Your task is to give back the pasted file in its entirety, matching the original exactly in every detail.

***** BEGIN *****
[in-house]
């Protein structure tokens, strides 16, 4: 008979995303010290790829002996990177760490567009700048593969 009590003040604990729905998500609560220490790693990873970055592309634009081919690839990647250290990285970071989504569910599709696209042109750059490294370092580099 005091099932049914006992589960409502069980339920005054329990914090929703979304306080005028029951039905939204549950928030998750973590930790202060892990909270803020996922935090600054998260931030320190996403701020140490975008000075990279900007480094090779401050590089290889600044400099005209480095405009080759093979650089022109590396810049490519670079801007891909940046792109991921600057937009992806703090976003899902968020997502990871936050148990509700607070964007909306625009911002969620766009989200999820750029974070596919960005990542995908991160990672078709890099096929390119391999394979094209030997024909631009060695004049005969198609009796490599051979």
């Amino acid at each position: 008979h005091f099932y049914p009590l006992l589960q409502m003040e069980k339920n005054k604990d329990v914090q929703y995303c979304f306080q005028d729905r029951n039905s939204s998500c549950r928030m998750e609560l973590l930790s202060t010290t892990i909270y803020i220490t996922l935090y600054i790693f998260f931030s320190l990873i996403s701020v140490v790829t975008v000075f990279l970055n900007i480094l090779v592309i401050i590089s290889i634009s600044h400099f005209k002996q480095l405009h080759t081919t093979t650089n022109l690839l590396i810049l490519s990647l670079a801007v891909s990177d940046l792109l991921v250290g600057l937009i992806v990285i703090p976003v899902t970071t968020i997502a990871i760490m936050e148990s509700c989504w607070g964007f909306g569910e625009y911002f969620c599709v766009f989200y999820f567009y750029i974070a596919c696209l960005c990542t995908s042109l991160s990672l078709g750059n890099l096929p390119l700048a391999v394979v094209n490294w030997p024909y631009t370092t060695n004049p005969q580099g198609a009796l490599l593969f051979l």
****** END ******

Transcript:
[in-house]
């Protein structure tokens, strides 16, 4: 008979995303010290790829002996990177760490567009700048593969 009590003040604990729905998500609560220490790693990873970055592309634009081919690839990647250290990285970071989504569910599709696209042109750059490294370092580099 005091099932049914006992589960409502069980339920005054329990914090929703979304306080005028029951039905939204549950928030998750973590930790202060892990909270803020996922935090600054998260931030320190996403701020140490975008000075990279900007480094090779401050590089290889600044400099005209480095405009080759093979650089022109590396810049490519670079801007891909940046792109991921600057937009992806703090976003899902968020997502990871936050148990509700607070964007909306625009911002969620766009989200999820750029974070596919960005990542995908991160990672078709890099096929390119391999394979094209030997024909631009060695004049005969198609009796490599051979």
């Amino acid at each position: 008979h005091f099932y049914p009590l006992l589960q409502m003040e069980k339920n005054k604990d329990v914090q929703y995303c979304f306080q005028d729905r029951n039905s939204s998500c549950r928030m998750e609560l973590l930790s202060t010290t892990i909270y803020i220490t996922l935090y600054i790693f998260f931030s320190l990873i996403s701020v140490v790829t975008v000075f990279l970055n900007i480094l090779v592309i401050i590089s290889i634009s600044h400099f005209k002996q480095l405009h080759t081919t093979t650089n022109l690839l590396i810049l490519s990647l670079a801007v891909s990177d940046l792109l991921v250290g600057l937009i992806v990285i703090p976003v899902t970071t968020i997502a990871i760490m936050e148990s509700c989504w607070g964007f909306g569910e625009y911002f969620c599709v766009f989200y999820f567009y750029i974070a596919c696209l960005c990542t995908s042109l991160s990672l078709g750059n890099l096929p390119l700048a391999v394979v094209n490294w030997p024909y631009t370092t060695n004049p005969q580099g198609a009796l490599l593969f051979l």